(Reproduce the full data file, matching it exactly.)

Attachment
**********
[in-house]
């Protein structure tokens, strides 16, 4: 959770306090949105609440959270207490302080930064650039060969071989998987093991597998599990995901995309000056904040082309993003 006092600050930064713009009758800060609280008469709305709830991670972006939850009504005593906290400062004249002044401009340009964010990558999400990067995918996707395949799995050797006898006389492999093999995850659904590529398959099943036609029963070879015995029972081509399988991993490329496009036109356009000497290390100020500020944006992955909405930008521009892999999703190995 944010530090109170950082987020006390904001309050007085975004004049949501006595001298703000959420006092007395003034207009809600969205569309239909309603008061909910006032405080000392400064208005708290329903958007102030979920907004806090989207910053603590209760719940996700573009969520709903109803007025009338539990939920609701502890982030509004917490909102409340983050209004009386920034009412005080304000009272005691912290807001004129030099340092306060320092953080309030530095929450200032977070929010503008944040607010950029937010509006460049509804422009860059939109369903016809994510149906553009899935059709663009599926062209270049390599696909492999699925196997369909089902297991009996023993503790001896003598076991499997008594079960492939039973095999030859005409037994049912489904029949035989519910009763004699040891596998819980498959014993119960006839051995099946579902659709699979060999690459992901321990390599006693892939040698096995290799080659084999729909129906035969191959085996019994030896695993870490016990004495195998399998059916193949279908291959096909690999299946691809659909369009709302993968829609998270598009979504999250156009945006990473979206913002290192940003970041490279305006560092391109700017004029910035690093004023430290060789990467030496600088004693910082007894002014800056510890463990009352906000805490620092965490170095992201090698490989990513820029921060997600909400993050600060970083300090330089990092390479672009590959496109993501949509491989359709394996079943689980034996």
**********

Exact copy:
[in-house]
């Protein structure tokens, strides 16, 4: 959770306090949105609440959270207490302080930064650039060969071989998987093991597998599990995901995309000056904040082309993003 006092600050930064713009009758800060609280008469709305709830991670972006939850009504005593906290400062004249002044401009340009964010990558999400990067995918996707395949799995050797006898006389492999093999995850659904590529398959099943036609029963070879015995029972081509399988991993490329496009036109356009000497290390100020500020944006992955909405930008521009892999999703190995 944010530090109170950082987020006390904001309050007085975004004049949501006595001298703000959420006092007395003034207009809600969205569309239909309603008061909910006032405080000392400064208005708290329903958007102030979920907004806090989207910053603590209760719940996700573009969520709903109803007025009338539990939920609701502890982030509004917490909102409340983050209004009386920034009412005080304000009272005691912290807001004129030099340092306060320092953080309030530095929450200032977070929010503008944040607010950029937010509006460049509804422009860059939109369903016809994510149906553009899935059709663009599926062209270049390599696909492999699925196997369909089902297991009996023993503790001896003598076991499997008594079960492939039973095999030859005409037994049912489904029949035989519910009763004699040891596998819980498959014993119960006839051995099946579902659709699979060999690459992901321990390599006693892939040698096995290799080659084999729909129906035969191959085996019994030896695993870490016990004495195998399998059916193949279908291959096909690999299946691809659909369009709302993968829609998270598009979504999250156009945006990473979206913002290192940003970041490279305006560092391109700017004029910035690093004023430290060789990467030496600088004693910082007894002014800056510890463990009352906000805490620092965490170095992201090698490989990513820029921060997600909400993050600060970083300090330089990092390479672009590959496109993501949509491989359709394996079943689980034996």